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For what kind of books--fiction or non-fiction? If fiction, what kind? Adult or childrens? Genre? Literary?
www.absolutewrite.com is a great starting place that you might want to look into, but there are even more options for specific types of writing.
Sorry, I should have been more specific. I'm looking for fiction. Short stories, flash fiction, maybe novel excerpts.
I'm interested in literary sites and also speculative or sci-fi sites.
Thanks Marissa for posting about absolutewrite. I will check them out.
For the sci fi stuff, there's the new genre fiction site http://www.bookcountry.com. They're only good for genre fiction, not lit fic, but they will do anything in the genre field, short or long.
librarything member zette runs the Forward Motion for Writers site
Stay away from workshops, online and otherwise. Read Vonnegut's Breakfast of Champions and Roberto Arlt's Seven Madmen and then go write. There is your workshop.
Beware of anyone that declares something useless to your writing journey. Its your journey, your choice for what you do with your writing.
That being said, what you get out of a group will depend on what you put into it. You'll also have to be prepared for more harsh criticisms from people on line. If they can't see your face, they are more apt to let loose the cannons. People who know you and face you tend to couch their opinions a bit more gently. (This is from personal experience. YMMV.)
I'll agree with #6, Forward Motion does offer a good system. And lots of critiques that will make you consider lots of options.
Thanks everyone. I will check all these out.
Rick - you also may have a point, which I will give some thought.
The thing to remember about workshops is that they tend to create and pass on imaginary "rules". (These rules are almost always very valid advice in the appropriate circumstance, but no writing advice should be codified into a 'rule' -- writing is too flexible a medium for that to work out well. The advice that is the right answer in one circumstance is going to be wrong answer in another.)
But, at the same time, it can be very difficult sometimes to see the flaws in one's own work -- an exterior viewpoint is often a very, very useful tool indeed. And workshops are frequently a good place to find that feedback.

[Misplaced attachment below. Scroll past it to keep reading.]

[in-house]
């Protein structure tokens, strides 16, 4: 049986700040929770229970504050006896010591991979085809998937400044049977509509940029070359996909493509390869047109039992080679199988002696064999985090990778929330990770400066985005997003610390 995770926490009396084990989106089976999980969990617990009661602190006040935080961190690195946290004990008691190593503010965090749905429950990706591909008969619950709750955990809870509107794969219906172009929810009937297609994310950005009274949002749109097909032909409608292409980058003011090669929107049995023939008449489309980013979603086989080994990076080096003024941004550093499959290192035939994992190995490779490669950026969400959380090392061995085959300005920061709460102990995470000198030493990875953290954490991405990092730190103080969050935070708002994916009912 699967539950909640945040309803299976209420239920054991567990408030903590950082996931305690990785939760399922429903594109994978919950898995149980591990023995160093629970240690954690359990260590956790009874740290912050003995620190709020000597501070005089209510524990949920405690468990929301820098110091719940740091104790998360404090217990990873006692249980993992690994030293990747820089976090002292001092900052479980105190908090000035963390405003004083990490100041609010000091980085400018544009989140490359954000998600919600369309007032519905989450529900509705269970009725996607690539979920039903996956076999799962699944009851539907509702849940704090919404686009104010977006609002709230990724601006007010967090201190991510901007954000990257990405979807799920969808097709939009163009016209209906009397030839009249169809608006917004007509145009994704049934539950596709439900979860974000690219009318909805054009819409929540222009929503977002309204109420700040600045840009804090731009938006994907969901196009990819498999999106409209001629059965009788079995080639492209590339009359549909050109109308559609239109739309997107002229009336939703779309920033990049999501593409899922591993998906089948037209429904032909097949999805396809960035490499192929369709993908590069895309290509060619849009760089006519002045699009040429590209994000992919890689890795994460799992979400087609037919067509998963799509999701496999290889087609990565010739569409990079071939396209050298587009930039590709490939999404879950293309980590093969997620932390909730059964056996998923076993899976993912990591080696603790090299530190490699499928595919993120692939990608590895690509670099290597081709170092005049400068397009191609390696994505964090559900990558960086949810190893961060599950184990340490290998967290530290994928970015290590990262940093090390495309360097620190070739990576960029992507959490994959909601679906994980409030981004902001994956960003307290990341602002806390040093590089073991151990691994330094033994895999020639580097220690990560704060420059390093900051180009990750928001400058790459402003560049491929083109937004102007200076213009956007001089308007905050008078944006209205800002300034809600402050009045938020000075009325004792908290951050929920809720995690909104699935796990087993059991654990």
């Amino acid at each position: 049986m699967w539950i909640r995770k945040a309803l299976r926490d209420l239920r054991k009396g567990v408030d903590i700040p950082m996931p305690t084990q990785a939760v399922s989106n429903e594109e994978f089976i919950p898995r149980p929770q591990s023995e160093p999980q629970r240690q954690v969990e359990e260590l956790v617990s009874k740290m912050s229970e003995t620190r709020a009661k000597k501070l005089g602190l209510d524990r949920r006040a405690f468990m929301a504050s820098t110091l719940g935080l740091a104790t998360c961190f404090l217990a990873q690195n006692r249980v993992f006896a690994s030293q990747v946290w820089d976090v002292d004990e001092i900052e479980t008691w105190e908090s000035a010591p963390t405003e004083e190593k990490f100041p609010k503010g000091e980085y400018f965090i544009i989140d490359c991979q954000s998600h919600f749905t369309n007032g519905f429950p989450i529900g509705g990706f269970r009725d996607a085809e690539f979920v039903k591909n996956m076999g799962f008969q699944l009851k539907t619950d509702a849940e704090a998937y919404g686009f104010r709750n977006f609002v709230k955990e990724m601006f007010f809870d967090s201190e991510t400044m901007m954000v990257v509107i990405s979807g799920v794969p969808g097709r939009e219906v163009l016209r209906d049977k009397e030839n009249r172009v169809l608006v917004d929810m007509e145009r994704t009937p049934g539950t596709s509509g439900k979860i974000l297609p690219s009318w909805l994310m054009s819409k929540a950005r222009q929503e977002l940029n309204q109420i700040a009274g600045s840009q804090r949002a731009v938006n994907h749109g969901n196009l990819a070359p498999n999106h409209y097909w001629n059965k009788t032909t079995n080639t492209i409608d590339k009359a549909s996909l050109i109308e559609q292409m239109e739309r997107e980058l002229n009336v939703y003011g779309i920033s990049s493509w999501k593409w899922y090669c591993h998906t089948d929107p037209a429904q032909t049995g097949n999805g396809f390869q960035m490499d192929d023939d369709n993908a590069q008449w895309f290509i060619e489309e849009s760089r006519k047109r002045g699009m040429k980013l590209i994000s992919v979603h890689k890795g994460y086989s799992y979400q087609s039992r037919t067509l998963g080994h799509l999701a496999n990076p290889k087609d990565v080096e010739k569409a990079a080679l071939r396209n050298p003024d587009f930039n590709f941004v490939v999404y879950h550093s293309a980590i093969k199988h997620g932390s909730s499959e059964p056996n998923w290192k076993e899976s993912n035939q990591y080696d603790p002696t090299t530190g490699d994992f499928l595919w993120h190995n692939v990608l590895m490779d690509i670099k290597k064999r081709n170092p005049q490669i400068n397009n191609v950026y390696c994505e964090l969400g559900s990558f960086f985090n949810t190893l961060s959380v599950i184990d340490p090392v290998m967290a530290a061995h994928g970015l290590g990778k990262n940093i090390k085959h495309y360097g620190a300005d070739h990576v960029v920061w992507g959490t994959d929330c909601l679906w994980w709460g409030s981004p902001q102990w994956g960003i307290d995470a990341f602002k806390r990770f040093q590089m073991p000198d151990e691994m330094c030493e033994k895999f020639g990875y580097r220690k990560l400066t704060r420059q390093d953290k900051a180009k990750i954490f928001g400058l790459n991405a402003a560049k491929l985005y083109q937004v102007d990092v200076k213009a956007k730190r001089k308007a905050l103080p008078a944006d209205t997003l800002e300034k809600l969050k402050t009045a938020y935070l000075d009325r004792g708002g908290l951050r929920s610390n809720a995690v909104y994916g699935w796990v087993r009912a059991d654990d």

Remember when you get your feedback, that most often feedback has put its finger on a real problem (not always, but frequently) and almost as often, the problem has been misidentified. People will tell you that you are writing in passive voice when you are writing in past perfect, that you need to speed up when you really need to slow down, that you need to 'show not tell' when what you really need is to skip past that bit, that you need to remove something when what you really need is to explain it better, etc, etc, etc. It's going to be up to you to figure out what the feedback really means in relation to the story that you are trying to tell.
(And the people handing out the feedback, very rarely appreciate that fact -- so you thank them very sincerely for what they said, and don't tell them that they can't possibly be right that x is the problem. They don't need to know that. You need to know that. They can remain in happy ignorance.)
And be wary, very wary, of any writing advice couched as an absolute.
As a publishing academic, I find it interesting how much of this post carries over to the remarks that peer reviewers make on journal submissions!
Peer referees' advice spans the range from ludicrously ignorant to delightfully helpful - sometimes within the same referee report!
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